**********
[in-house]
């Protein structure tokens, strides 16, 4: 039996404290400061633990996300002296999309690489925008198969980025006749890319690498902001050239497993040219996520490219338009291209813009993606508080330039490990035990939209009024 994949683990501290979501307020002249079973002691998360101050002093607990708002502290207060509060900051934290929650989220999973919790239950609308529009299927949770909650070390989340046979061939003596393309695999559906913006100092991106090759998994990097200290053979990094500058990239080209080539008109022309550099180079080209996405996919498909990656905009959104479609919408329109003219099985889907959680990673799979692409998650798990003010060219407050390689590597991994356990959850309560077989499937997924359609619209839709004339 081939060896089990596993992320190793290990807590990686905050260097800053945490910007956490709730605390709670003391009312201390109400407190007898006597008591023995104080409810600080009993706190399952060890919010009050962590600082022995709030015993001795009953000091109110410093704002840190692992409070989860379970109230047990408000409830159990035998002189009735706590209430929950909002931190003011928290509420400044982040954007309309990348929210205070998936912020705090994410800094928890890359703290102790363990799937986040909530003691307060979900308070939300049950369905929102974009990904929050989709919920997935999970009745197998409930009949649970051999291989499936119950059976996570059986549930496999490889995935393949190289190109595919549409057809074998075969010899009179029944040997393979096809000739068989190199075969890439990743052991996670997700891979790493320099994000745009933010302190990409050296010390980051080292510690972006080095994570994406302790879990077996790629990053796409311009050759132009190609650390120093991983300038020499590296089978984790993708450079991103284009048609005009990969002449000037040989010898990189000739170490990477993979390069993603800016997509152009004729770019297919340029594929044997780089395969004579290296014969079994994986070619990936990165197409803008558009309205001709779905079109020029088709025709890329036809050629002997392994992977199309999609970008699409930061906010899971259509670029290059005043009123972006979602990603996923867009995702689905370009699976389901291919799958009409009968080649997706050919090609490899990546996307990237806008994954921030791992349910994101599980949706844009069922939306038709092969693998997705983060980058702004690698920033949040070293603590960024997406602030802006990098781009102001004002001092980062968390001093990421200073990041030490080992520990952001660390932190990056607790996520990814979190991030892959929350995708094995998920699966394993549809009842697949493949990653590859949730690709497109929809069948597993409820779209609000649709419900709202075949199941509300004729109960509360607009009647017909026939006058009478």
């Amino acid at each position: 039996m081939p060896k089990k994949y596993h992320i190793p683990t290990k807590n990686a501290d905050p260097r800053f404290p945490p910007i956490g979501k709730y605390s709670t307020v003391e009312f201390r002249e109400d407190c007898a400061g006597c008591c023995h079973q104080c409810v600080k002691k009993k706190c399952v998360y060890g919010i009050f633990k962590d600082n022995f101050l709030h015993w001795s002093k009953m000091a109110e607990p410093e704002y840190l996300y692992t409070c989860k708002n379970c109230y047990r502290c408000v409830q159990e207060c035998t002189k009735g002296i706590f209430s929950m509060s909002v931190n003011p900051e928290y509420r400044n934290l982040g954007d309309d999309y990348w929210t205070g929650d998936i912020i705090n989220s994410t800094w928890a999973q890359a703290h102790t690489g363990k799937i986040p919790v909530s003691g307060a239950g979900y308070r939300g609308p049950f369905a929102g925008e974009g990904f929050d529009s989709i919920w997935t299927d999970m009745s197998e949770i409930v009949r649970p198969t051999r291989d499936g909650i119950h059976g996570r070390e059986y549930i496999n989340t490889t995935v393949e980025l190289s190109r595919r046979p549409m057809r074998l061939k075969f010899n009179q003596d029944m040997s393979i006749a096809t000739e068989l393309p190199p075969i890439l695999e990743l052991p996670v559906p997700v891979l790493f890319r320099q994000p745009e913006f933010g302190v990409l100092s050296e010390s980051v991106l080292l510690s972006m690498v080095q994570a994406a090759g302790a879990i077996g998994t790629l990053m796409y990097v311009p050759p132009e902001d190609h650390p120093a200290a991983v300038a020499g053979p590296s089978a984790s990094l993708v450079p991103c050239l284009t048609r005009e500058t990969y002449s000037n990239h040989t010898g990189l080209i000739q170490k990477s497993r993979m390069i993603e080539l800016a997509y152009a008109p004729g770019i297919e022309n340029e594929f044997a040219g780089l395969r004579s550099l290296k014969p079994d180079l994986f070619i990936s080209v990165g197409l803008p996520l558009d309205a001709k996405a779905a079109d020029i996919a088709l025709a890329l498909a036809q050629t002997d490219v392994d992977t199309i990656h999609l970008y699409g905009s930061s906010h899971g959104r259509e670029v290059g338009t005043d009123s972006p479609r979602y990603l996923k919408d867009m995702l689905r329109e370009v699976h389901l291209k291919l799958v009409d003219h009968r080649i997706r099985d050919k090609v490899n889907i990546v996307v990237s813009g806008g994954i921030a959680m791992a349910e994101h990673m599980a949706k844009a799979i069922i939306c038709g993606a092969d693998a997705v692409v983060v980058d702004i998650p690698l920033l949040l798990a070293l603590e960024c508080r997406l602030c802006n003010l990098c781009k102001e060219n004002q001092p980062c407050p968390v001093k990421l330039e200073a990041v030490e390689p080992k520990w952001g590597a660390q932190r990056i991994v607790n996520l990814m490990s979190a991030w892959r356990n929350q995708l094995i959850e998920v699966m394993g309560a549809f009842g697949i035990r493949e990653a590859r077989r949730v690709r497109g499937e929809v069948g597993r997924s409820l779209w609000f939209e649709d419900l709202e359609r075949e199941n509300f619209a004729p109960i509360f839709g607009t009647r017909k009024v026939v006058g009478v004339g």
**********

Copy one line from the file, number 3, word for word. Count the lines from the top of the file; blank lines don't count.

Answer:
């Amino acid at each position: 039996m081939p060896k089990k994949y596993h992320i190793p683990t290990k807590n990686a501290d905050p260097r800053f404290p945490p910007i956490g979501k709730y605390s709670t307020v003391e009312f201390r002249e109400d407190c007898a400061g006597c008591c023995h079973q104080c409810v600080k002691k009993k706190c399952v998360y060890g919010i009050f633990k962590d600082n022995f101050l709030h015993w001795s002093k009953m000091a109110e607990p410093e704002y840190l996300y692992t409070c989860k708002n379970c109230y047990r502290c408000v409830q159990e207060c035998t002189k009735g002296i706590f209430s929950m509060s909002v931190n003011p900051e928290y509420r400044n934290l982040g954007d309309d999309y990348w929210t205070g929650d998936i912020i705090n989220s994410t800094w928890a999973q890359a703290h102790t690489g363990k799937i986040p919790v909530s003691g307060a239950g979900y308070r939300g609308p049950f369905a929102g925008e974009g990904f929050d529009s989709i919920w997935t299927d999970m009745s197998e949770i409930v009949r649970p198969t051999r291989d499936g909650i119950h059976g996570r070390e059986y549930i496999n989340t490889t995935v393949e980025l190289s190109r595919r046979p549409m057809r074998l061939k075969f010899n009179q003596d029944m040997s393979i006749a096809t000739e068989l393309p190199p075969i890439l695999e990743l052991p996670v559906p997700v891979l790493f890319r320099q994000p745009e913006f933010g302190v990409l100092s050296e010390s980051v991106l080292l510690s972006m690498v080095q994570a994406a090759g302790a879990i077996g998994t790629l990053m796409y990097v311009p050759p132009e902001d190609h650390p120093a200290a991983v300038a020499g053979p590296s089978a984790s990094l993708v450079p991103c050239l284009t048609r005009e500058t990969y002449s000037n990239h040989t010898g990189l080209i000739q170490k990477s497993r993979m390069i993603e080539l800016a997509y152009a008109p004729g770019i297919e022309n340029e594929f044997a040219g780089l395969r004579s550099l290296k014969p079994d180079l994986f070619i990936s080209v990165g197409l803008p996520l558009d309205a001709k996405a779905a079109d020029i996919a088709l025709a890329l498909a036809q050629t002997d490219v392994d992977t199309i990656h999609l970008y699409g905009s930061s906010h899971g959104r259509e670029v290059g338009t005043d009123s972006p479609r979602y990603l996923k919408d867009m995702l689905r329109e370009v699976h389901l291209k291919l799958v009409d003219h009968r080649i997706r099985d050919k090609v490899n889907i990546v996307v990237s813009g806008g994954i921030a959680m791992a349910e994101h990673m599980a949706k844009a799979i069922i939306c038709g993606a092969d693998a997705v692409v983060v980058d702004i998650p690698l920033l949040l798990a070293l603590e960024c508080r997406l602030c802006n003010l990098c781009k102001e060219n004002q001092p980062c407050p968390v001093k990421l330039e200073a990041v030490e390689p080992k520990w952001g590597a660390q932190r990056i991994v607790n996520l990814m490990s979190a991030w892959r356990n929350q995708l094995i959850e998920v699966m394993g309560a549809f009842g697949i035990r493949e990653a590859r077989r949730v690709r497109g499937e929809v069948g597993r997924s409820l779209w609000f939209e649709d419900l709202e359609r075949e199941n509300f619209a004729p109960i509360f839709g607009t009647r017909k009024v026939v006058g009478v004339g």